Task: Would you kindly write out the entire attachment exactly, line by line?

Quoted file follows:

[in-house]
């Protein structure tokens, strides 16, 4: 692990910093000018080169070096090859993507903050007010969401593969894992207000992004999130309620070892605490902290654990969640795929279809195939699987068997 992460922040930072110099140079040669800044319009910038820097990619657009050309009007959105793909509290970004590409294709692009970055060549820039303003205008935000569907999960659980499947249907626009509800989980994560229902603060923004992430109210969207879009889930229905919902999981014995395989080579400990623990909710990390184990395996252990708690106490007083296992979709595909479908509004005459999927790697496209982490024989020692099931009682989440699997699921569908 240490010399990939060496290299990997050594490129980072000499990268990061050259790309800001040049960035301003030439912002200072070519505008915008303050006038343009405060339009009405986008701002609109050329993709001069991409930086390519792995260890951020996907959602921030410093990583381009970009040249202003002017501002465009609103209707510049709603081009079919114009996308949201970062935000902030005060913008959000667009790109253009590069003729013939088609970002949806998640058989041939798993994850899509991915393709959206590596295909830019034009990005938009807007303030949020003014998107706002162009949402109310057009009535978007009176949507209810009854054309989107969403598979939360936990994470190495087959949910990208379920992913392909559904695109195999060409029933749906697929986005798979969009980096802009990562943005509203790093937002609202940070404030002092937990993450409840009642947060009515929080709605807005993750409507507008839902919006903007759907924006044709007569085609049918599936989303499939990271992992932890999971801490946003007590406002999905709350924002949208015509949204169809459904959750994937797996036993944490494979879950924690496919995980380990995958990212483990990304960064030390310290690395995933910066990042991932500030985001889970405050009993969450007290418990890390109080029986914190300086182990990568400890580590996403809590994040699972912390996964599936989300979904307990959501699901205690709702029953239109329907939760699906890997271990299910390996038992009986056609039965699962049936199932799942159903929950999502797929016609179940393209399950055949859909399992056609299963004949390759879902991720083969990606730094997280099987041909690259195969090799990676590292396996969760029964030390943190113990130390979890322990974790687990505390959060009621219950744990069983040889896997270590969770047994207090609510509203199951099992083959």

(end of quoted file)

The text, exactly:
[in-house]
């Protein structure tokens, strides 16, 4: 692990910093000018080169070096090859993507903050007010969401593969894992207000992004999130309620070892605490902290654990969640795929279809195939699987068997 992460922040930072110099140079040669800044319009910038820097990619657009050309009007959105793909509290970004590409294709692009970055060549820039303003205008935000569907999960659980499947249907626009509800989980994560229902603060923004992430109210969207879009889930229905919902999981014995395989080579400990623990909710990390184990395996252990708690106490007083296992979709595909479908509004005459999927790697496209982490024989020692099931009682989440699997699921569908 240490010399990939060496290299990997050594490129980072000499990268990061050259790309800001040049960035301003030439912002200072070519505008915008303050006038343009405060339009009405986008701002609109050329993709001069991409930086390519792995260890951020996907959602921030410093990583381009970009040249202003002017501002465009609103209707510049709603081009079919114009996308949201970062935000902030005060913008959000667009790109253009590069003729013939088609970002949806998640058989041939798993994850899509991915393709959206590596295909830019034009990005938009807007303030949020003014998107706002162009949402109310057009009535978007009176949507209810009854054309989107969403598979939360936990994470190495087959949910990208379920992913392909559904695109195999060409029933749906697929986005798979969009980096802009990562943005509203790093937002609202940070404030002092937990993450409840009642947060009515929080709605807005993750409507507008839902919006903007759907924006044709007569085609049918599936989303499939990271992992932890999971801490946003007590406002999905709350924002949208015509949204169809459904959750994937797996036993944490494979879950924690496919995980380990995958990212483990990304960064030390310290690395995933910066990042991932500030985001889970405050009993969450007290418990890390109080029986914190300086182990990568400890580590996403809590994040699972912390996964599936989300979904307990959501699901205690709702029953239109329907939760699906890997271990299910390996038992009986056609039965699962049936199932799942159903929950999502797929016609179940393209399950055949859909399992056609299963004949390759879902991720083969990606730094997280099987041909690259195969090799990676590292396996969760029964030390943190113990130390979890322990974790687990505390959060009621219950744990069983040889896997270590969770047994207090609510509203199951099992083959």